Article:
Tuesday, December 10, 2013

December 10, 2013: Dark Day for Human Rights in Cuba

It was not the first time that a U.S. president had shaken hands with a dictator named Castro. Bill Clinton did it first in 2000 at a U.N. Summit in New York City shaking hands with Fidel Castro. However falling on International Human Rights Day in the midst of a human rights crackdown in Cuba, the symbolism this time around is even more unfortunate.

The attempt by the press to portray this encounter as "in the spirit of reconciliation" while ignoring the ongoing crackdown; Alan Gross, the American citizen held hostage in Cuba; and the demands for justice from the families of murdered human rights defenders Oswaldo Paya and Harold Cepero is a depressing commentary on the quality of press coverage in the 21st century.

Reconciliation not only implies some measure of justice but also of repentance on behalf of the wrong doers and recognition that they have done something wrong. To speak of reconciliation on the same day that human rights defenders are being rounded up and beaten up in Cuba is a travesty.

It is nearly on the same level as those in media trying to portray Nelson Mandela as some sort of pacifist which he was not.

Vaclav Havel, the former president of the Czech Republic and dissident, spoke of the importance of holding fast to moral principle and avoiding even minor compromises on October 12, 2009 at the Forum 2000 conference:
I believe that when the new Laureate of the Nobel Peace Prize postpones receiving the Dalai Lama until after he has accomplished his visit to China, he makes a small compromise, a compromise which actually has some logic to it. However, there arises a question as to whether those large, serious compromises do not have their origin and roots in precisely these tiny and very often more or less logical compromises. 
Unlike many in the world today, Havel defended human rights even when it challenged the powerful whether it be the economic giant of China or the United States and he was a constant ally of dissidents the world over until the final day of his life. Havel considered Nelson Mandela a friend but he would never re-write who the man was to make him more palatable for mass consumption.

The Orwellian character of much of the mainstream media highlighted in today's coverage combined with its silence as activists are rounded up and beaten up in Cuba to avoid their participation in International Human Rights Day is disturbing. Having to learn about what is happening in Cuba via twitter because accredited press agencies in the island refuse to cover dissidents and government repression is an outrage. Some of the reports today from Cuba over twitter:
TR Repressive action in 23 & L against activists & various detained & violent operation by agent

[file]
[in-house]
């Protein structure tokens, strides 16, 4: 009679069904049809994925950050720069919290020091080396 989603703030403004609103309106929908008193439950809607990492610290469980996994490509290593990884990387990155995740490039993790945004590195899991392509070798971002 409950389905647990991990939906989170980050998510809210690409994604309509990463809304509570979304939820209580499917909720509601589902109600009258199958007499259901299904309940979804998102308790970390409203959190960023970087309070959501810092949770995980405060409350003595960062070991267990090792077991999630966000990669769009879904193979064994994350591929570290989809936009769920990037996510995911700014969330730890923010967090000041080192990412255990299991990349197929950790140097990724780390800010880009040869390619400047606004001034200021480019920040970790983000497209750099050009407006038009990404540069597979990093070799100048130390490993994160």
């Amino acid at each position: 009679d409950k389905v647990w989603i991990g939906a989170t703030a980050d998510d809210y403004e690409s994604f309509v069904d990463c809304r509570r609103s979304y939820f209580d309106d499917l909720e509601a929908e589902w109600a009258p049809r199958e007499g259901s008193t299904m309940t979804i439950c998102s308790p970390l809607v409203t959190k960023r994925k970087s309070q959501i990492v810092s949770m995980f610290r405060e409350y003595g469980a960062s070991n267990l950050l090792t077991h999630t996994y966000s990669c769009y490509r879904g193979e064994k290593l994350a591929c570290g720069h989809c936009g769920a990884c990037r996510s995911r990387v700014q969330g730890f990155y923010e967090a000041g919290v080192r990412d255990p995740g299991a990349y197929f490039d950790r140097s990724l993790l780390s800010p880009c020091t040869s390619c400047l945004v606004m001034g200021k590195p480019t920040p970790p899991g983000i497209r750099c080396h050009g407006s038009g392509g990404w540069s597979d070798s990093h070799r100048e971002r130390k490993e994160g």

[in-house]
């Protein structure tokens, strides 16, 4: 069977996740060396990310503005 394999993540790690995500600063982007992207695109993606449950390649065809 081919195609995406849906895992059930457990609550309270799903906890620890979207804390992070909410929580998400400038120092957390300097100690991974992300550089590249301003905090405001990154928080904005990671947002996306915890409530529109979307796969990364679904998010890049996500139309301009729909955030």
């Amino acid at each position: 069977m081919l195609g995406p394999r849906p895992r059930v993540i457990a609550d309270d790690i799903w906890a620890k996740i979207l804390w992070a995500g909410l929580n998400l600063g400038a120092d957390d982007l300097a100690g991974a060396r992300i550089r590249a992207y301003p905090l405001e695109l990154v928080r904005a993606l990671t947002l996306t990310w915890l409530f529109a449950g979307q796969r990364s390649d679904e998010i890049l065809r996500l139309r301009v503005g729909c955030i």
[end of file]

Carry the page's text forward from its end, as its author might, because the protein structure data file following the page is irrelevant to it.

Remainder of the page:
TR State Security assaults Roger Curbelo's home in Puerto Padre, various hurt & detained http://www.goear.com/listen/9e83af1/policia-cubana-irrumpe-casa-miembro-mcl-golpearle-destruri-vivienda-mcl

TR Informs Gloria Llopis from project her home is surrounded by a big police operation Info at +5353224504

TR in Havana a large paramilitary operation at different sites around homes of who are preparing to go out.

TR Jose Diaz Silva & other emergent civil society members in Havana are DISAPPEARED & homes under seige S.O.S!

TR Dozens of guards with interior ministry uniforms reach the town of Velasco, in Holguin, reports Eduardo Cardet

TR Castro regime police arrest Marielis Diaz Torres, Eduardo Diaz Fleitas y Raul Risco Perez in Pinar del Rio

TR I was arrested at 5AM handcuffed & taken in patrol car to Camajuani Police Station. Just released under heavy surveillance

The picture of the international community that is emerging is of one that is at risk of moral bankruptcy. Silence before the brutal beating of activists and the dictator Raul Castro operating in complete impunity. President Obama addressed this hypocrisy, in part, at the services for Nelson Mandela earlier today:
There are too many leaders who claim solidarity with Madiba’s struggle for freedom, but do not tolerate dissent from their own people.  And there are too many of us who stand on the sidelines, comfortable in complacency or cynicism when our voices must be heard.
The death of Martha Frayde Barraqué, a founder of the Cuban Committee for Human Rights on December 4, 2013 , a day prior to Mandela, in relative obscurity despite her powerful moral example is tragic. Rafa Rubio, a Spanish activist summed it up best over twitter: "Sometimes I think if Mandela were born in Cuba he would have died forgotten in jail or in exile."

No comments:

Post a Comment